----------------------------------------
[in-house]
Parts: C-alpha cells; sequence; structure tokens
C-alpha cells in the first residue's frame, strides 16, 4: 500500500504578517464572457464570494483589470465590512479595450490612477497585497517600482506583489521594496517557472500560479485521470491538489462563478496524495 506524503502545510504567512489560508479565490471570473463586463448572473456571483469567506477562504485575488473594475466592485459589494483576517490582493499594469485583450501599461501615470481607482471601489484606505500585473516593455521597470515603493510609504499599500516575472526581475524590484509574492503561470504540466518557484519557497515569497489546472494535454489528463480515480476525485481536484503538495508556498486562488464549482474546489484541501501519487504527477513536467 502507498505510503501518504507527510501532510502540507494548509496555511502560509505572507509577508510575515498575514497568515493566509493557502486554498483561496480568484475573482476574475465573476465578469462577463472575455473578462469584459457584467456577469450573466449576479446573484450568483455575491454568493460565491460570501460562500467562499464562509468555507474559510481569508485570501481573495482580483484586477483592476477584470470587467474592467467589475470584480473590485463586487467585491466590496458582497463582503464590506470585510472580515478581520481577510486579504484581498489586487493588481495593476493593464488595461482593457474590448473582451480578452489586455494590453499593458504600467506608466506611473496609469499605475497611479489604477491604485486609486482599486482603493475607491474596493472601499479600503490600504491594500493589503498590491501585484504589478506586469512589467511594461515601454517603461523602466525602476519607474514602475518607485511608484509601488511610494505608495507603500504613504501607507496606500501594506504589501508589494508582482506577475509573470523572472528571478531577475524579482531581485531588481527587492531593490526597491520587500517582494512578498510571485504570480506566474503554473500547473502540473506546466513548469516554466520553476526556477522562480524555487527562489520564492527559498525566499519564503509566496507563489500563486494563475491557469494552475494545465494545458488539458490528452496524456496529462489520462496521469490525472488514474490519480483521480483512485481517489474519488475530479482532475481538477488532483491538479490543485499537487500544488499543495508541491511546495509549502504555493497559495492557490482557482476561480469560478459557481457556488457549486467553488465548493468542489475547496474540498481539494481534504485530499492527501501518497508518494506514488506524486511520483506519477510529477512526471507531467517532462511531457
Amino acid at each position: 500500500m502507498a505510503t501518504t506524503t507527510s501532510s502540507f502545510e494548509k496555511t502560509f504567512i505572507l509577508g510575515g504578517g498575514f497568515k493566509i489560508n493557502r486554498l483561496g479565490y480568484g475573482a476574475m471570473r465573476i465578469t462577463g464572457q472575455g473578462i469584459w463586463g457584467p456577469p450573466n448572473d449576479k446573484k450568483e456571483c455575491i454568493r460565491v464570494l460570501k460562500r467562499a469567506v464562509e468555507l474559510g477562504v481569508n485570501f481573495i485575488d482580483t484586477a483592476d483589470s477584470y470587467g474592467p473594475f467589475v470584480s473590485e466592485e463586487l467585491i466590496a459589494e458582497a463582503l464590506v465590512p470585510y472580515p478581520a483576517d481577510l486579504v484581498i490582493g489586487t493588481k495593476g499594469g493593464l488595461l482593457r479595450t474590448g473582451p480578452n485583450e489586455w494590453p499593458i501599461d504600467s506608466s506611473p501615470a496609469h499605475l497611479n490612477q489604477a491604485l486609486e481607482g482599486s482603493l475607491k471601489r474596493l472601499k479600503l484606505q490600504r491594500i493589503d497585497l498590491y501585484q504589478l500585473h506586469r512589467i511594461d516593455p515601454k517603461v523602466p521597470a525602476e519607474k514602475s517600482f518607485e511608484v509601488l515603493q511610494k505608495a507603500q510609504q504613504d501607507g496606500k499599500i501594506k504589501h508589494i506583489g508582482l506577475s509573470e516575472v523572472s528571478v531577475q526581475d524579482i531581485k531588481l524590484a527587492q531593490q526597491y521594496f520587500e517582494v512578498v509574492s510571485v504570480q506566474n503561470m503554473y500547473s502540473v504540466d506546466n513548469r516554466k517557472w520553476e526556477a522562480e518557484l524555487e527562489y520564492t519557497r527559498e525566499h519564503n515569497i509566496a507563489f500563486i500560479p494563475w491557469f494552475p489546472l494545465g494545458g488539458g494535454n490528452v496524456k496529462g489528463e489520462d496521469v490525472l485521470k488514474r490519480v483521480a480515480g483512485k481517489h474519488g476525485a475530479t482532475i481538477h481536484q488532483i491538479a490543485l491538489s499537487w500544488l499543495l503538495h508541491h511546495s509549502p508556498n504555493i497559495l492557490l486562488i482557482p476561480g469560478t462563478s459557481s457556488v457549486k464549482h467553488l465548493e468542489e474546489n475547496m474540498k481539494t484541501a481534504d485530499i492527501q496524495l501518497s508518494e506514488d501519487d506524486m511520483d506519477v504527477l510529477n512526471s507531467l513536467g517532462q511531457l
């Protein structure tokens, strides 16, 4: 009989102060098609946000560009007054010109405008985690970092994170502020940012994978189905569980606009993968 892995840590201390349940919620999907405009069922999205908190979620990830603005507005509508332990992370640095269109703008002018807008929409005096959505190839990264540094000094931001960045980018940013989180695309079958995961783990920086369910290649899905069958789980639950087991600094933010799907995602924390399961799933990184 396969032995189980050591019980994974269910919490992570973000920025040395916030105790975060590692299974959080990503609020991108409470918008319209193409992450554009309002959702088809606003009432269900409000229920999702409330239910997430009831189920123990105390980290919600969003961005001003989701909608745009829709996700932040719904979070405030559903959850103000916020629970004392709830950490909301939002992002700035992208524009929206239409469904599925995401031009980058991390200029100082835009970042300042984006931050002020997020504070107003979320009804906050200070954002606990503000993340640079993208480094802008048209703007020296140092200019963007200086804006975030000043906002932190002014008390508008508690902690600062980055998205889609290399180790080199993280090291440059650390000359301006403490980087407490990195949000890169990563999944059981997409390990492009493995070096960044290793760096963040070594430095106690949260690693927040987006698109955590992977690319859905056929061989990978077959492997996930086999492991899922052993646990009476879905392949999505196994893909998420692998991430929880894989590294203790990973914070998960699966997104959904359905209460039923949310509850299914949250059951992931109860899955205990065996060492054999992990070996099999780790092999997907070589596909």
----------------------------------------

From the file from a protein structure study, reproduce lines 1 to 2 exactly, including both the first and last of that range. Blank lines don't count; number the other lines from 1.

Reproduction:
[in-house]
Parts: C-alpha cells; sequence; structure tokens